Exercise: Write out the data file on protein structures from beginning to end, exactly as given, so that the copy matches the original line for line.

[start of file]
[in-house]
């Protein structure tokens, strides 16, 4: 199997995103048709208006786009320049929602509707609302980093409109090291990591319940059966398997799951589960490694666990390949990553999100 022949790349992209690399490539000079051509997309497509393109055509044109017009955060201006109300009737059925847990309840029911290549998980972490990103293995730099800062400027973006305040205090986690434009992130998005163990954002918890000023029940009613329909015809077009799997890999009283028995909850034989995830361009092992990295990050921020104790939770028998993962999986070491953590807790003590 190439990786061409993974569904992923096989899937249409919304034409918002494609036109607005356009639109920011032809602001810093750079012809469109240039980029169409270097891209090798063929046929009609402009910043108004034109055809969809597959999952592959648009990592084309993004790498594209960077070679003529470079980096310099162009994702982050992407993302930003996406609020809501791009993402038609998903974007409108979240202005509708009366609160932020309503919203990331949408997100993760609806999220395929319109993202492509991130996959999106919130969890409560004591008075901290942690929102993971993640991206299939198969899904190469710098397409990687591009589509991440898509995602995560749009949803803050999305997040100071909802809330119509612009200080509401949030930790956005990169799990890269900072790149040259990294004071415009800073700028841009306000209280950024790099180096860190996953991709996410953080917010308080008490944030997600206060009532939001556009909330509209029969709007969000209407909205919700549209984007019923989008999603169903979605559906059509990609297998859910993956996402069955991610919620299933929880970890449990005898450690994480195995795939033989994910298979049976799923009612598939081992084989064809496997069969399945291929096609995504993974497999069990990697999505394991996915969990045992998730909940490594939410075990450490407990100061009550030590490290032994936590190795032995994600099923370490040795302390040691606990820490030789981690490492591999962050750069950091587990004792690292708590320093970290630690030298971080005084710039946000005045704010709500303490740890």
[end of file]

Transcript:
[in-house]
């Protein structure tokens, strides 16, 4: 199997995103048709208006786009320049929602509707609302980093409109090291990591319940059966398997799951589960490694666990390949990553999100 022949790349992209690399490539000079051509997309497509393109055509044109017009955060201006109300009737059925847990309840029911290549998980972490990103293995730099800062400027973006305040205090986690434009992130998005163990954002918890000023029940009613329909015809077009799997890999009283028995909850034989995830361009092992990295990050921020104790939770028998993962999986070491953590807790003590 190439990786061409993974569904992923096989899937249409919304034409918002494609036109607005356009639109920011032809602001810093750079012809469109240039980029169409270097891209090798063929046929009609402009910043108004034109055809969809597959999952592959648009990592084309993004790498594209960077070679003529470079980096310099162009994702982050992407993302930003996406609020809501791009993402038609998903974007409108979240202005509708009366609160932020309503919203990331949408997100993760609806999220395929319109993202492509991130996959999106919130969890409560004591008075901290942690929102993971993640991206299939198969899904190469710098397409990687591009589509991440898509995602995560749009949803803050999305997040100071909802809330119509612009200080509401949030930790956005990169799990890269900072790149040259990294004071415009800073700028841009306000209280950024790099180096860190996953991709996410953080917010308080008490944030997600206060009532939001556009909330509209029969709007969000209407909205919700549209984007019923989008999603169903979605559906059509990609297998859910993956996402069955991610919620299933929880970890449990005898450690994480195995795939033989994910298979049976799923009612598939081992084989064809496997069969399945291929096609995504993974497999069990990697999505394991996915969990045992998730909940490594939410075990450490407990100061009550030590490290032994936590190795032995994600099923370490040795302390040691606990820490030789981690490492591999962050750069950091587990004792690292708590320093970290630690030298971080005084710039946000005045704010709500303490740890």